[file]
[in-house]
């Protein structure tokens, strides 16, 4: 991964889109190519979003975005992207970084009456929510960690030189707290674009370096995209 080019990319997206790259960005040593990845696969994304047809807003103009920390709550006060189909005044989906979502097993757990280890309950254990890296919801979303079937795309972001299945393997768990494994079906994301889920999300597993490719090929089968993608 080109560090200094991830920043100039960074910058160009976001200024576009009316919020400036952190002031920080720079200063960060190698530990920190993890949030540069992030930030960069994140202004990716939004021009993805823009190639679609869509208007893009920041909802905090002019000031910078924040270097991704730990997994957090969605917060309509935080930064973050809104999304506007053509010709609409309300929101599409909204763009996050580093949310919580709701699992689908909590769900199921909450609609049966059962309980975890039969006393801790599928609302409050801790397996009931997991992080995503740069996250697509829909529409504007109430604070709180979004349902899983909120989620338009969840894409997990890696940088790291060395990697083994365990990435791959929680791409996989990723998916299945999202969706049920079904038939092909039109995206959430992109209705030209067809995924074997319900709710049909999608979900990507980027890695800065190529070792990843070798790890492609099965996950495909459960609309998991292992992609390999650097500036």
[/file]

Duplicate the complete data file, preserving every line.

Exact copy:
[in-house]
């Protein structure tokens, strides 16, 4: 991964889109190519979003975005992207970084009456929510960690030189707290674009370096995209 080019990319997206790259960005040593990845696969994304047809807003103009920390709550006060189909005044989906979502097993757990280890309950254990890296919801979303079937795309972001299945393997768990494994079906994301889920999300597993490719090929089968993608 080109560090200094991830920043100039960074910058160009976001200024576009009316919020400036952190002031920080720079200063960060190698530990920190993890949030540069992030930030960069994140202004990716939004021009993805823009190639679609869509208007893009920041909802905090002019000031910078924040270097991704730990997994957090969605917060309509935080930064973050809104999304506007053509010709609409309300929101599409909204763009996050580093949310919580709701699992689908909590769900199921909450609609049966059962309980975890039969006393801790599928609302409050801790397996009931997991992080995503740069996250697509829909529409504007109430604070709180979004349902899983909120989620338009969840894409997990890696940088790291060395990697083994365990990435791959929680791409996989990723998916299945999202969706049920079904038939092909039109995206959430992109209705030209067809995924074997319900709710049909999608979900990507980027890695800065190529070792990843070798790890492609099965996950495909459960609309998991292992992609390999650097500036």